In 2002, Avril Lavigne released her debut album Let Go. It had several hit singles. It launched Lavigne’s career as a “pop punk princess.” It also sold a crapload of copies, hitting a standard for success that Lavigne’s later albums have never totally matched.
My own weird music listening habits at the time prevented me from ever fully enjoying the album…an album which has aged incredibly well, in no small part due to stellar audio production.
Like I always did at the time, I bought a couple of the hits digitally and listened to them on repeat…then forgot about them and moved on. I don’t know why I used to do this. Until I was in my mid twenties, I had a strange distaste for listening to an entire album all the way through. I had a singles-driven listening mentality. I didn’t want to listen to lesser known songs, those other tracks that didn’t get radio play or tear up download charts. So I didn’t. Even on CDs I owned, I would skip around and only listen to the tracks I liked the most.
So I never really listened to the entirety of Let Go until last year. And wow, it’s a great album!
The first thing that stuck out to me is the quality of the production. I should say first of all that if you’re sensitive to compressed loudness, it’s a pretty loud album. It’s not the loudest album the “loudness wars” have produced, but it’s not as dynamic as something like Daft Punk’s Random Access Memories. In spite of this it’s very polished and well-produced.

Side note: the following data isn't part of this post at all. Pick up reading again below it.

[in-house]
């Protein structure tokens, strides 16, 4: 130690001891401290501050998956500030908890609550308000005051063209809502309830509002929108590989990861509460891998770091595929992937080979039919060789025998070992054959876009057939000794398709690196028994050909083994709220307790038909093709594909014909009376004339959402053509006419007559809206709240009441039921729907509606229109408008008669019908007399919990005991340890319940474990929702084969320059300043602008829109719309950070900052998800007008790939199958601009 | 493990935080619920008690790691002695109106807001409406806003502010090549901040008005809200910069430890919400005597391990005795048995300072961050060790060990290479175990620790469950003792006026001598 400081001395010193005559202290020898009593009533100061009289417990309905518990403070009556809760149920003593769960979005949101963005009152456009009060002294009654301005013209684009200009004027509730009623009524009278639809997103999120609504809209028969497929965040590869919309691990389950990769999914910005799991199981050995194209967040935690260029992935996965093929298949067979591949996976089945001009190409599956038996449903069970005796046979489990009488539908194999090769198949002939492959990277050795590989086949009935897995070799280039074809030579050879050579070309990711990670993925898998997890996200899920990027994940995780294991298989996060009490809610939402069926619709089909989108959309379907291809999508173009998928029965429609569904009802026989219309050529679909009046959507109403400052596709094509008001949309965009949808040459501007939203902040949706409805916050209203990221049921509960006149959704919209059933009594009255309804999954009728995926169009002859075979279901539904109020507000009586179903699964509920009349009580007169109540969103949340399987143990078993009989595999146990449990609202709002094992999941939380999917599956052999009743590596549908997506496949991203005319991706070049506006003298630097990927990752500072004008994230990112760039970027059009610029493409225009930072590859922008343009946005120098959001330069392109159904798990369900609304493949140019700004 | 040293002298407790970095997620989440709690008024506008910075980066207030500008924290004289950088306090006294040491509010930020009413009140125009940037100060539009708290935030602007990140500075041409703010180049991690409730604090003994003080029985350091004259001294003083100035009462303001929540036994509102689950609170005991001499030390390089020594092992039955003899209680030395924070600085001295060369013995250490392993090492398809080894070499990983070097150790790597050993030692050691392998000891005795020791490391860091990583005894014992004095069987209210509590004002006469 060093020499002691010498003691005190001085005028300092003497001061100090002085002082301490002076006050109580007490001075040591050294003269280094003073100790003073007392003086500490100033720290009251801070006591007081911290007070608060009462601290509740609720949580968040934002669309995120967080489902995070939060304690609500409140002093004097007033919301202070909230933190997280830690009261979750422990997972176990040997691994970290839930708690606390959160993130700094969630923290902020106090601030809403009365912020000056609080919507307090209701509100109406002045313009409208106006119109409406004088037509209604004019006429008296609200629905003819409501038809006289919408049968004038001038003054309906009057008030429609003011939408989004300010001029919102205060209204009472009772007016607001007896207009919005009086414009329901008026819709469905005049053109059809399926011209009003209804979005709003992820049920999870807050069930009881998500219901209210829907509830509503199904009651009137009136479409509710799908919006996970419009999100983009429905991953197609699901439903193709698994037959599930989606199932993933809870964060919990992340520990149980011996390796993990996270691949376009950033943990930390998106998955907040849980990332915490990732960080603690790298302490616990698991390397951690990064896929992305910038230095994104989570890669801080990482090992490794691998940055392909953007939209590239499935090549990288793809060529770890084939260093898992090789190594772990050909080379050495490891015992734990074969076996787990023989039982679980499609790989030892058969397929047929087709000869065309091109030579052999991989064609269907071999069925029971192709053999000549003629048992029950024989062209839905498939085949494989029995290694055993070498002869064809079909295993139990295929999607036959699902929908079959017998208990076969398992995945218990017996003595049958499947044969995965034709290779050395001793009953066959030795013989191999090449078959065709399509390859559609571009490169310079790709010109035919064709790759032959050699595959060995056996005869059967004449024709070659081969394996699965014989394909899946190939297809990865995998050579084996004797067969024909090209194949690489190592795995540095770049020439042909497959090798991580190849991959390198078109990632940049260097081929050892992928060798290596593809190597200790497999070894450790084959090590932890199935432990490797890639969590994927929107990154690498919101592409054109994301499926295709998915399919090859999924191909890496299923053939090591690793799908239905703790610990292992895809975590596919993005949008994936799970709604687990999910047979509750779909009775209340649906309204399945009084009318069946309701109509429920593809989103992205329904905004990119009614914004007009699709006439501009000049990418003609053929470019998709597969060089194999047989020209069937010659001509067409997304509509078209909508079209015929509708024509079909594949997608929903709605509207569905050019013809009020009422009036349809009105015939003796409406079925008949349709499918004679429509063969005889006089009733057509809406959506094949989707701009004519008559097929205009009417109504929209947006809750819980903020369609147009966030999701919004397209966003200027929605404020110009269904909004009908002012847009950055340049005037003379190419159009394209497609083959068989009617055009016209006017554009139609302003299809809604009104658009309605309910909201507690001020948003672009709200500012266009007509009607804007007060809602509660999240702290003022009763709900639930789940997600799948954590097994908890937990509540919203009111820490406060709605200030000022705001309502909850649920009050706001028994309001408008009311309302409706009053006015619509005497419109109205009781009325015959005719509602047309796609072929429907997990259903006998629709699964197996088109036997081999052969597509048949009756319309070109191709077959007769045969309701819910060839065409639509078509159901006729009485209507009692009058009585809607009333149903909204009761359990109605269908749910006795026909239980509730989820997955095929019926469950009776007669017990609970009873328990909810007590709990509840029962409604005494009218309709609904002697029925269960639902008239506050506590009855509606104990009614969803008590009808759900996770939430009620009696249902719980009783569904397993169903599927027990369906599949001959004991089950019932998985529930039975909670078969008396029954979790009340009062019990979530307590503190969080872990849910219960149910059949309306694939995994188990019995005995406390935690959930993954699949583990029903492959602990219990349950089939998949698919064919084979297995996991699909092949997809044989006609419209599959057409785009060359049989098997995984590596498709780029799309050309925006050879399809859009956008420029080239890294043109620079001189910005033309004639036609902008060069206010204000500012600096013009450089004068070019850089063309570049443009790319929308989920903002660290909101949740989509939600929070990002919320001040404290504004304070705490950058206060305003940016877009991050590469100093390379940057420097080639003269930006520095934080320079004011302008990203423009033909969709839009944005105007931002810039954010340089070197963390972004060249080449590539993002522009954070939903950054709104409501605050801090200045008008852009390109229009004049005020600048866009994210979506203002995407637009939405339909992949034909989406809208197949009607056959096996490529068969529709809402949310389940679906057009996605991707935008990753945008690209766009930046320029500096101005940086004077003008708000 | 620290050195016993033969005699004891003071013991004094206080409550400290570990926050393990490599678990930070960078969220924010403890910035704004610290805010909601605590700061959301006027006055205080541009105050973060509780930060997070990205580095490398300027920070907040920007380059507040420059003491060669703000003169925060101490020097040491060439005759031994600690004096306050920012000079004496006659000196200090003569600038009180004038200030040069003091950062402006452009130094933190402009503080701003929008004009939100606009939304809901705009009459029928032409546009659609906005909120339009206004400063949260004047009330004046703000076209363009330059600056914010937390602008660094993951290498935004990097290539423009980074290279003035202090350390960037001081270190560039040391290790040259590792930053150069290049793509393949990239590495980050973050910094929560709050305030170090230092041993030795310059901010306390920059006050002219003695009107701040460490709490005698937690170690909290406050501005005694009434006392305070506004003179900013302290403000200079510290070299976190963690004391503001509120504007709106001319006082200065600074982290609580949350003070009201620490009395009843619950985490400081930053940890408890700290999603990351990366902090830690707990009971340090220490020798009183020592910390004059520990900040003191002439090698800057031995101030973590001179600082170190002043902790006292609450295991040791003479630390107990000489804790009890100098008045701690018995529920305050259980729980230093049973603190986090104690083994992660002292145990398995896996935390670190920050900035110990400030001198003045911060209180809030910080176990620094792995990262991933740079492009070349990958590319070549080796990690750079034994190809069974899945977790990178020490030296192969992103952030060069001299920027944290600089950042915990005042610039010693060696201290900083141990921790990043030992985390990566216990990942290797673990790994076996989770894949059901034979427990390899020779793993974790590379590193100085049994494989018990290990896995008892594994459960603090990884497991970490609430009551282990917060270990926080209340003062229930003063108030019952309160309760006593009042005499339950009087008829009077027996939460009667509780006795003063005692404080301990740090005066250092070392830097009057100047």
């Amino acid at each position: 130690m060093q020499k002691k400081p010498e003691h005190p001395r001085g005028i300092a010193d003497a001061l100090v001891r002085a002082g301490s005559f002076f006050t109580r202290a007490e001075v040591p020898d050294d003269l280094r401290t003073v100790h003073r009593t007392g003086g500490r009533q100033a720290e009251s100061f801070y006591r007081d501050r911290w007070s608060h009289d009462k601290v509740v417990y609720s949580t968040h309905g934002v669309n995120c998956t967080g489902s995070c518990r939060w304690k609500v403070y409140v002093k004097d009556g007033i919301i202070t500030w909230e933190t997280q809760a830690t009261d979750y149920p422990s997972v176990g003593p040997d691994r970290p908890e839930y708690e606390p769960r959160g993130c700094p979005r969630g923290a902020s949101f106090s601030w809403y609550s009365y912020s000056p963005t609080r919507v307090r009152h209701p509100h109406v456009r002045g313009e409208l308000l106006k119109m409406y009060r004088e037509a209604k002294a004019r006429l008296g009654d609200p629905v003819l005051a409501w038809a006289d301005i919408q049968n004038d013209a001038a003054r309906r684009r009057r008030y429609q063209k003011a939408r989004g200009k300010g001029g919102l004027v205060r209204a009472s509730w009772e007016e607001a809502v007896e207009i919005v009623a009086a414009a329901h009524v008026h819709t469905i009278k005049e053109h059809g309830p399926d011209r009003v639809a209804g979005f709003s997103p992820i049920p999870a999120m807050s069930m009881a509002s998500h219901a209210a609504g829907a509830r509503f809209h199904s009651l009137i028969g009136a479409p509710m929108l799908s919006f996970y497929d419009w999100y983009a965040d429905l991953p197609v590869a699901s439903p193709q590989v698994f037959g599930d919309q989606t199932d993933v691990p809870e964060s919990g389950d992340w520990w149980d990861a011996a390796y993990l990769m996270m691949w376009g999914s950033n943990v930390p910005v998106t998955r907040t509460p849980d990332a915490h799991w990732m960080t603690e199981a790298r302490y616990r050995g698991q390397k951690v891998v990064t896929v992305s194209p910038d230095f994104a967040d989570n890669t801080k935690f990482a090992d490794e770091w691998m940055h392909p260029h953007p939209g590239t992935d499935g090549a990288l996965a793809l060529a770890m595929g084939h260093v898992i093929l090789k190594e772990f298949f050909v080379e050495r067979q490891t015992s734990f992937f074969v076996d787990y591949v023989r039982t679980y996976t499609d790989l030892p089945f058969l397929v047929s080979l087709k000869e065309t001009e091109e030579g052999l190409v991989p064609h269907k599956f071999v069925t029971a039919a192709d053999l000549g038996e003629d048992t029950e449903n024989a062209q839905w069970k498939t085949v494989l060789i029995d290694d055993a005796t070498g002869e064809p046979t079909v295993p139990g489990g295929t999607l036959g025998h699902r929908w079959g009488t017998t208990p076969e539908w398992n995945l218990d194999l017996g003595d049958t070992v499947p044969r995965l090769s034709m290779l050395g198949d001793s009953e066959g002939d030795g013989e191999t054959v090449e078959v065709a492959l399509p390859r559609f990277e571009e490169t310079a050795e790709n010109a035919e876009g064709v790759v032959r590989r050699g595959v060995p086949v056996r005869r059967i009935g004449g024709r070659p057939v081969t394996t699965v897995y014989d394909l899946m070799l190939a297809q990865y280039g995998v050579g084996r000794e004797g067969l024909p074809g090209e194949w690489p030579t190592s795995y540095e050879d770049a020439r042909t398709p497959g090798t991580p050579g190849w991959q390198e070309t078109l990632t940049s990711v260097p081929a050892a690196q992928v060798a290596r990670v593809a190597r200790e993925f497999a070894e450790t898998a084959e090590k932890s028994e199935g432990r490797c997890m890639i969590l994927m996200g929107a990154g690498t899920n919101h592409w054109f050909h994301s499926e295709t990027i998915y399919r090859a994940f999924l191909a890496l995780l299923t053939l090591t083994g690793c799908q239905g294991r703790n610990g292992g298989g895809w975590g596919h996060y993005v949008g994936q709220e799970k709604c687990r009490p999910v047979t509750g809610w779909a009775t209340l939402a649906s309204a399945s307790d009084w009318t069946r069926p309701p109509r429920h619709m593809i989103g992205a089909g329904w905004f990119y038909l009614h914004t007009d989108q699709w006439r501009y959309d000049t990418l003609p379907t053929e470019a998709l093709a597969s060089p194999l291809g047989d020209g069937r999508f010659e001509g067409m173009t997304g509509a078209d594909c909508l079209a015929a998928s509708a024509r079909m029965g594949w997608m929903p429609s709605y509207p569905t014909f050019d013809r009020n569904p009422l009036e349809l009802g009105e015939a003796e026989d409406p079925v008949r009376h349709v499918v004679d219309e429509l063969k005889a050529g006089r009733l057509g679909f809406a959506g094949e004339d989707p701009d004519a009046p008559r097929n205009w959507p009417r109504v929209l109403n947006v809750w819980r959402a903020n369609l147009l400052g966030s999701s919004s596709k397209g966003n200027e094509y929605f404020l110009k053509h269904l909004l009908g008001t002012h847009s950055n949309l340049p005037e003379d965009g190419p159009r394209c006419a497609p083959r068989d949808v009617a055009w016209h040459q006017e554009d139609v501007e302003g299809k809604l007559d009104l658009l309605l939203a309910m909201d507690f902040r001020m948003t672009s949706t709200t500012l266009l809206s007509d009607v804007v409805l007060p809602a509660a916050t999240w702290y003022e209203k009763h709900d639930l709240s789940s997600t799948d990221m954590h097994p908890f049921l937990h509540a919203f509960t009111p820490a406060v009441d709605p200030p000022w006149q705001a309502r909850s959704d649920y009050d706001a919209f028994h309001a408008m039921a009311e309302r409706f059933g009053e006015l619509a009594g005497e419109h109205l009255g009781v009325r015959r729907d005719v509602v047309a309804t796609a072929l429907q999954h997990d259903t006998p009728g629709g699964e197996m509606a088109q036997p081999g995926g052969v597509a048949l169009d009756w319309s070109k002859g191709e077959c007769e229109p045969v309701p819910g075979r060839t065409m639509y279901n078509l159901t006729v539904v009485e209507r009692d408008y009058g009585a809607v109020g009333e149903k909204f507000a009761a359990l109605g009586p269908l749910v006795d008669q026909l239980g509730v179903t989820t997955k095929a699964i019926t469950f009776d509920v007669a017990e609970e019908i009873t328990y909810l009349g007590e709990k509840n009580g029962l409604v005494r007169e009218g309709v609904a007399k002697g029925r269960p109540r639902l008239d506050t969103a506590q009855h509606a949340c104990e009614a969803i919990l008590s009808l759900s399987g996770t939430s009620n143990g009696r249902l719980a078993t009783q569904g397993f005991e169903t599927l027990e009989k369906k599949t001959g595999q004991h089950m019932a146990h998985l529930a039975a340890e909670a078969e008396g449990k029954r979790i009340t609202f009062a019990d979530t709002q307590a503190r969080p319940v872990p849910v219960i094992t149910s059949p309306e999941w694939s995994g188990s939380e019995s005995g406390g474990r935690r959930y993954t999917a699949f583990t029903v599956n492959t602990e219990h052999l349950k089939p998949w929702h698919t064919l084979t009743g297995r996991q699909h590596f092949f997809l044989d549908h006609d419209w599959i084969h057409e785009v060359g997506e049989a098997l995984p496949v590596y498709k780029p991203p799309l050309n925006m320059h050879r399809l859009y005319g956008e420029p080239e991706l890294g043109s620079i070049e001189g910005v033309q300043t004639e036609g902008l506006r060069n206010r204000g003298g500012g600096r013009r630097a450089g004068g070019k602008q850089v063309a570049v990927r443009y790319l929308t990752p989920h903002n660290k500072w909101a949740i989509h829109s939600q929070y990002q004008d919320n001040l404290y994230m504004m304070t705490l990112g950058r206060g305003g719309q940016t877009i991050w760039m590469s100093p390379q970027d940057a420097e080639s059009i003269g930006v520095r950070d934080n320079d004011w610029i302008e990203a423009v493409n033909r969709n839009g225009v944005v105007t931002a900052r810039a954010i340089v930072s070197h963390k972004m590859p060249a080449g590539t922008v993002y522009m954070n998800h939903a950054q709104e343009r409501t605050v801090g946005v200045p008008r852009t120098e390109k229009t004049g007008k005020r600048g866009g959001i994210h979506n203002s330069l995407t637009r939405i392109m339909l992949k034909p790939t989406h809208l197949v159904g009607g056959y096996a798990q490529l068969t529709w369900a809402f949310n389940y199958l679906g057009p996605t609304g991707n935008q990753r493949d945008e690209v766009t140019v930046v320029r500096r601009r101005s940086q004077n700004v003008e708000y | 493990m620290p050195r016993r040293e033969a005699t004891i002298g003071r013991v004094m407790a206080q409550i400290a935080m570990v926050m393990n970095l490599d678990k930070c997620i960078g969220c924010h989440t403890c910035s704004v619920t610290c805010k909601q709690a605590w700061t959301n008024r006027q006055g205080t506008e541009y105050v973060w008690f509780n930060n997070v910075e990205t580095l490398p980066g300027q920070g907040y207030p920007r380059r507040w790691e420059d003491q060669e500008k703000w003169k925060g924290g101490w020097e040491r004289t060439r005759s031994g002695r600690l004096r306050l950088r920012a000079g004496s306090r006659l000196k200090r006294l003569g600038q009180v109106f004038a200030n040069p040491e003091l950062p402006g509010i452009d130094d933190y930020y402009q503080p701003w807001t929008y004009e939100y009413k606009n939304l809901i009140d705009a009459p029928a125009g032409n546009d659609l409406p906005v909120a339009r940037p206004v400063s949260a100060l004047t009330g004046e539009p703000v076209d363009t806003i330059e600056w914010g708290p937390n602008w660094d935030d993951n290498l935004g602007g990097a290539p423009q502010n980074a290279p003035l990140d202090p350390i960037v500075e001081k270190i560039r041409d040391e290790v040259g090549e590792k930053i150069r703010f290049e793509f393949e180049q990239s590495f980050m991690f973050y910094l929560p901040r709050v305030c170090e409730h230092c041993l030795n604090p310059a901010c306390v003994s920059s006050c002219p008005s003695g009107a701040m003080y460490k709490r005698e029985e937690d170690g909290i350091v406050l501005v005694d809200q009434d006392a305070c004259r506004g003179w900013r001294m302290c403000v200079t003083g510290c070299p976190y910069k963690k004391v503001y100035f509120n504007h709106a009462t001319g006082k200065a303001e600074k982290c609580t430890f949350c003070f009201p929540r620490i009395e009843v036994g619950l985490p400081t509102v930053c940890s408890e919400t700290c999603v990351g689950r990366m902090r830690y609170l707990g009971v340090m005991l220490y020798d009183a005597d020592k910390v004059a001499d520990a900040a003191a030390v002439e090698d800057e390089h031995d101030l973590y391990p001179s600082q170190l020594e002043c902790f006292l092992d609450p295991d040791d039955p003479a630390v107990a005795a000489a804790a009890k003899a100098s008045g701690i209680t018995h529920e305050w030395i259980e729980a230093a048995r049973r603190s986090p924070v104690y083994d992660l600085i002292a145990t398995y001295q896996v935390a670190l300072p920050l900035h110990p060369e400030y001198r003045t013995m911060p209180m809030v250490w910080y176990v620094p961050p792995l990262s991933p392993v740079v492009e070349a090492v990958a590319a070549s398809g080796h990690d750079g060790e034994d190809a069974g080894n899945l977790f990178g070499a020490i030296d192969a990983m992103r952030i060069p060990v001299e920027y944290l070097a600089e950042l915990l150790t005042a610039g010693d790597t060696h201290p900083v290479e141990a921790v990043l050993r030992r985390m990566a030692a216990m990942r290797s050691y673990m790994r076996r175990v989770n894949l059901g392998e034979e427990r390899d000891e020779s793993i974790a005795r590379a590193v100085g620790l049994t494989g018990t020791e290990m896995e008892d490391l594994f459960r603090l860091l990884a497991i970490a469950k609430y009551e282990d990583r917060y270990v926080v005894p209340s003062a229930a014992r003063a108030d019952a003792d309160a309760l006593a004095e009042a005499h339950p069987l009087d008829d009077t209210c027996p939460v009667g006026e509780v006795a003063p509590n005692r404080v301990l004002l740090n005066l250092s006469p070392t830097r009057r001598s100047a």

In 2002 I did most of my music listening on cheap Sony headphones or computer speakers. Neither setup held a candle to the nicer stuff I use today. Let Go benefits a surprising amount from proper audio gear. It uses a vast swathe of the frequency range. The instrumentation and soundstaging are complex, and always toeing the line of sounding cluttered, but Lavigne’s vocals stay intelligible throughout. “Sk8er Boi” has some profoundly deep sub bass hits in it that startled me the first time I actually heard them. Every song on the album features a blend of crisp highs, strong mids for vocals, and deep deep bass.
This album seems like it was mixed for gear that most mainstream listeners didn’t have access to in 2002. Most people have probably heard these songs on mall speakers, car radios, or cheap bundled headphones. Today, audio gear is much more accessible, prominent, and desired by home consumers. Let Go is a surprisingly good album to test out your gear with. And not just because it’s well-produced…it also has an identity crisis.
Let Go is not a pop punk album. It’s like a weird…it’s like a weird pop thing? I don’t know what genre to put it in. Some songs are punk-y (“Sk8er Boi”). Some have an alternative, Alanis Morrissette-esque sound (“Complicated”). Other songs are pleasant acoustic things that wouldn’t be out of place in the corner of a cafe (“I’m with you,” “Tomorrow”). Every track feels like it could have come from a different album.
I love this.
The songs are thematically tied together, and Avril’s vocals are consistently on-point, but otherwise, it’s a varied collection of sounds. It seems like each song was written to be a standalone hit single. In a world where most albums have to conform to a certain genre or sound, Lavigne bucked that trend. I’m also impressed at the range on display. The contrast between Sk8er Boi and I’m With You is profound and crazy.
I don’t have much more to say really. You’ve probably already decided what you think about this album, since you’ve had 14 years. You either think Avril is a-ok or kind of annoying, if I had to guess. If you’ve got a decent pair of headphones or speakers though, give this album a re-listen: it might just surprise you.
I think “Nobody’s Fool” is the only track on the album I don’t totally love. It has a kind of low key hip-hop vibe to parts of it? It comes off a little too close to William Shatner sing-talking for my tastes. But it’s still okay I guess.
I also like how Avril’s lyrics often refer to lyrics in her other songs. I know some might decry that as lazy, but I like it.
That’s it. That’s all I’ve got.